Picture-1 0f Curta Type II 1954 - 1970
INFORMATIONThe Curta is a small, hand-cranked mechanical calculator introduced in 1948. It has an extremely compact design, a small cylinder that fits in the palm of the hand. It can be used to perform addition, subtraction, multiplication, division, and, with more difficulty, square roots and other operations. The Curta's design is a descendant of Gottfried Leibniz's Stepped Reckoner and Thomas's Arithmometer, accumulating values on cogs, which are added or complemented by a stepped drum mechanism.
The InventorThe Curta was invented by Curt Herzstark in 1938 just before he was a prisoner in the Buchenwald concentration camp. Following the end of WWII he completed and perfected the design. They were made in Liechtenstein by Contina AG Mauren. They were widely considered the best portable calculators available, until they were displaced by electronic calculators in the 1970s.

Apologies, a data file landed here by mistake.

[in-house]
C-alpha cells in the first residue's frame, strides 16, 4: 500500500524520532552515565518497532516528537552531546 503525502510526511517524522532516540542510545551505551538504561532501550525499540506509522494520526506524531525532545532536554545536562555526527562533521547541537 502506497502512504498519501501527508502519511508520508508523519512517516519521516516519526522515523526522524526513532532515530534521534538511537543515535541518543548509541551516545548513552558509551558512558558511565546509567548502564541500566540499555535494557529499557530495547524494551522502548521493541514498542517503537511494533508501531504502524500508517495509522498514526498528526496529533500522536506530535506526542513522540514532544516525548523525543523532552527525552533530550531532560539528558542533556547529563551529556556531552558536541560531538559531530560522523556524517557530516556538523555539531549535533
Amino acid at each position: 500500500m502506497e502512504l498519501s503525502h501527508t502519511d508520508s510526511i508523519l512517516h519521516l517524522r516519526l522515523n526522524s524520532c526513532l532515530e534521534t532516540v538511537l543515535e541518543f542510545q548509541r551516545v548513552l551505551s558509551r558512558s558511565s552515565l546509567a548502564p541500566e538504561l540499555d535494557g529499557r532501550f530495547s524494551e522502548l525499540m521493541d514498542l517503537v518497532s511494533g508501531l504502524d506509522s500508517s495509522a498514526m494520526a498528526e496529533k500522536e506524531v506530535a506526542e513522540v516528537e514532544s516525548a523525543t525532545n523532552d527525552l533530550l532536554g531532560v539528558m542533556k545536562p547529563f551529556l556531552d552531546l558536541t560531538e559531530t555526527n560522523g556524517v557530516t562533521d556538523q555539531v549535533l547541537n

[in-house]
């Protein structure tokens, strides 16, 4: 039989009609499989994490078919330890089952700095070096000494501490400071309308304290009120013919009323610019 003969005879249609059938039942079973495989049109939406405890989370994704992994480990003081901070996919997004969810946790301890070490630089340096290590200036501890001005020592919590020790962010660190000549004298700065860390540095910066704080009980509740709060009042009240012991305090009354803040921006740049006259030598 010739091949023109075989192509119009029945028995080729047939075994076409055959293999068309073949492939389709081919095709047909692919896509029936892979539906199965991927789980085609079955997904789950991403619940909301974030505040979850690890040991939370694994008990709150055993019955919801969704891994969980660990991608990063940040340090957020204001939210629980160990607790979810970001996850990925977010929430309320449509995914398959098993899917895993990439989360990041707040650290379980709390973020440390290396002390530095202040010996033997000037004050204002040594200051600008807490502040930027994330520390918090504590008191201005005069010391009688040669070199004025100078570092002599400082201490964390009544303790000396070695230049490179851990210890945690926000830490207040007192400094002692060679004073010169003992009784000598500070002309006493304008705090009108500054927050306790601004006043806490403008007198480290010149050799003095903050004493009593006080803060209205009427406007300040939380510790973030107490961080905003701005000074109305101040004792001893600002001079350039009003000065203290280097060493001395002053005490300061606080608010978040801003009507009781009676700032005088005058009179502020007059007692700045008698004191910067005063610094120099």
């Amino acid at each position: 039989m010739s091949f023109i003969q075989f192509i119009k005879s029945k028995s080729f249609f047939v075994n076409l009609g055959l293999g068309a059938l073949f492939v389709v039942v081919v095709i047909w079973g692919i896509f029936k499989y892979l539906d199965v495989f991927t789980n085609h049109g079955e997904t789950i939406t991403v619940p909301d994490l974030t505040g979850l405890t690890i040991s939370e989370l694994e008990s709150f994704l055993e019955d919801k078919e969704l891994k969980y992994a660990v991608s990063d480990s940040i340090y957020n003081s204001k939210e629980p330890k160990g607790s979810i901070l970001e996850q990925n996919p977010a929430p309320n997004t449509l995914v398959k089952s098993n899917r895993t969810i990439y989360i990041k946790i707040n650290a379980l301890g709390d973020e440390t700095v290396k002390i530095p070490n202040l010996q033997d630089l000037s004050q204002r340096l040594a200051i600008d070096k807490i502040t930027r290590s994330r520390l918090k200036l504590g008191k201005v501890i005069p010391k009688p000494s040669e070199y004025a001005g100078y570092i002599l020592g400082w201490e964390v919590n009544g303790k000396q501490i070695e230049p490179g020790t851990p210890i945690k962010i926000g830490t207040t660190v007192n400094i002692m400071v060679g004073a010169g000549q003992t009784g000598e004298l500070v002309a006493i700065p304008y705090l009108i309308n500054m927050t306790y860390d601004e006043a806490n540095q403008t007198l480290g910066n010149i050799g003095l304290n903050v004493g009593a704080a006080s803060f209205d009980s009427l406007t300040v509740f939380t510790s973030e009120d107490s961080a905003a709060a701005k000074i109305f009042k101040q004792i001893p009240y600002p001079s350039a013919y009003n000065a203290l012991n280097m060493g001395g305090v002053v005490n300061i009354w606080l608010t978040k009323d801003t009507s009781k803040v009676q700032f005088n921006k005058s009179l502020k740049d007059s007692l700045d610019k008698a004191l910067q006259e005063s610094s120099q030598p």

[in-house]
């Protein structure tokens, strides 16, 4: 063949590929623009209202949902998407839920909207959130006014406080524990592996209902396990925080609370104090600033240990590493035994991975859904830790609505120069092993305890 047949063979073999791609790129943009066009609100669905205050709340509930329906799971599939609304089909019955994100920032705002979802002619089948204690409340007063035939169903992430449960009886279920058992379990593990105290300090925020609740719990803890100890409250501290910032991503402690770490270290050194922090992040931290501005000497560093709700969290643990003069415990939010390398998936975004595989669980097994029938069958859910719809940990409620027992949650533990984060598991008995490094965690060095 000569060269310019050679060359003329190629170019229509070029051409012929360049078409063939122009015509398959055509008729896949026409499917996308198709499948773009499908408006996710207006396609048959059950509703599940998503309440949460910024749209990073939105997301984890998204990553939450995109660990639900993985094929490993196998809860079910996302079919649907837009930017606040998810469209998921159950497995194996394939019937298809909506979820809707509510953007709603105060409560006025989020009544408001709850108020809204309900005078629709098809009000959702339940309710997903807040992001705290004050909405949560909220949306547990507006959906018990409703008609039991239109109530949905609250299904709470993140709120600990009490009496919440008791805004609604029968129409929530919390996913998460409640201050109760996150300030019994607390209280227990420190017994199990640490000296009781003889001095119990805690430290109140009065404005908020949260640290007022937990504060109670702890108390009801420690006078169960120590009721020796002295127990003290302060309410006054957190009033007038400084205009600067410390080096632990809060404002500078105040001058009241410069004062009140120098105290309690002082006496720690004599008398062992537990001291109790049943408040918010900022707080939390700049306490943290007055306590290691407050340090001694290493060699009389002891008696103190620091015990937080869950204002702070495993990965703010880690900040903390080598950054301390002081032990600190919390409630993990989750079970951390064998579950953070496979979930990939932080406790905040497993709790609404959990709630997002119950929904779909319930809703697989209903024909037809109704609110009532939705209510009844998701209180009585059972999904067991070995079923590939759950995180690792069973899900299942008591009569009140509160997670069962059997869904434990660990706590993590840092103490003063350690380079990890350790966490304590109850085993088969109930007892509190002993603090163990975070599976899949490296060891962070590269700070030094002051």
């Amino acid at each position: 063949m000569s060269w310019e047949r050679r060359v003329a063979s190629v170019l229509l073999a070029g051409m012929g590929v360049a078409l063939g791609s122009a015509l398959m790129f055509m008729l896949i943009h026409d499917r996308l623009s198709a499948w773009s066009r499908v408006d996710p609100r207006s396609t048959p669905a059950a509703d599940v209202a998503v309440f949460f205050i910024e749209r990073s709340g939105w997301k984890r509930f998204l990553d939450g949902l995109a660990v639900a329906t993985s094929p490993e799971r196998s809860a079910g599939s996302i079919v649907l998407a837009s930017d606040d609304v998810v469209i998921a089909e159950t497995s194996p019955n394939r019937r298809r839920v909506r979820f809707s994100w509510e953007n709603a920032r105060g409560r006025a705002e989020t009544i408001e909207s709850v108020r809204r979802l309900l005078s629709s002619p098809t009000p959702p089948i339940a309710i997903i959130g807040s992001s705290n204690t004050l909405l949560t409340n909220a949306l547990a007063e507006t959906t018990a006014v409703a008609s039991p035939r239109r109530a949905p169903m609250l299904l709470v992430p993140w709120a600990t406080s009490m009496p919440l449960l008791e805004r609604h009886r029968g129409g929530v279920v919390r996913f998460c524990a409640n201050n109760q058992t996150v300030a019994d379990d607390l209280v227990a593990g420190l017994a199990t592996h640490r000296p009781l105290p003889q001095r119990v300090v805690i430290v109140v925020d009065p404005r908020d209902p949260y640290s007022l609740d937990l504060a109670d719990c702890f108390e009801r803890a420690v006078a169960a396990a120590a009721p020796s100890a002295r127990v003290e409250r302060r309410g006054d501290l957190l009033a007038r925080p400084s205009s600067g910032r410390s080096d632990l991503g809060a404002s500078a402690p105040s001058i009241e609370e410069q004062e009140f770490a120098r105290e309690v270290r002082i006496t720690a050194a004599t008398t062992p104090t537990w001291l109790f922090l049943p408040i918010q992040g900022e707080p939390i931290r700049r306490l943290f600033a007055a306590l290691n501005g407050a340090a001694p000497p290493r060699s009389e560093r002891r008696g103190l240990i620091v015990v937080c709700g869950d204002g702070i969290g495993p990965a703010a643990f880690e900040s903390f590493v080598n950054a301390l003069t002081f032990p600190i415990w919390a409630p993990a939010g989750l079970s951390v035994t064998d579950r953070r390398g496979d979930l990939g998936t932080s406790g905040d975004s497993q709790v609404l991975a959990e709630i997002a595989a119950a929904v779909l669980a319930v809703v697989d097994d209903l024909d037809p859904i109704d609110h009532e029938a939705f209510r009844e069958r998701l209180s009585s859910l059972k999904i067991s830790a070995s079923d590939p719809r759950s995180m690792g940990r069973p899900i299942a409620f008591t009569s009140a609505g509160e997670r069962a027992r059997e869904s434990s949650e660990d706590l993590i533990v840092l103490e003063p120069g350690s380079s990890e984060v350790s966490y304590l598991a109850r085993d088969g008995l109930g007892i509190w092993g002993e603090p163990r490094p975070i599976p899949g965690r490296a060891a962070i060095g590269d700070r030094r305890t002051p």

Curta Type I and Type IIThe Type I Curta has 8 digits of slides, a 6-digit revolution counter, and an 11-digit result counter. According to the advertising literature, it weighs only 8 ounces (about 230 grams). The larger Type II Curta, introduced in 1954, has 11 digits of slides, an 8-digit revolution counter, and a 15-digit result counter.
An estimated 140,000 Curta calculators have been made (80,000 Type I and Only 60,000 Type II). The last Curta was produced in November, 1970
Use in car ralliesThe Curta was popular among contestants in sports car rallies during the 1960s, 1970s and into the 1980s. Even after the introduction of the electronic calculator for other purposes, they were used in time-speed-distance (TSD) rallies to aid in computation of times to checkpoints, distances off-course, etc., since the early electronic calculators did not fare well with the bounces and jolts of rally racing.
Contestants who used such calculators were often called "Curta-crankers" by those who were limited to paper and pencil, or who used computers linked to the car's wheels. Curta calculators contributed to the saying when describing the process of calculating, "Cranking out the answer."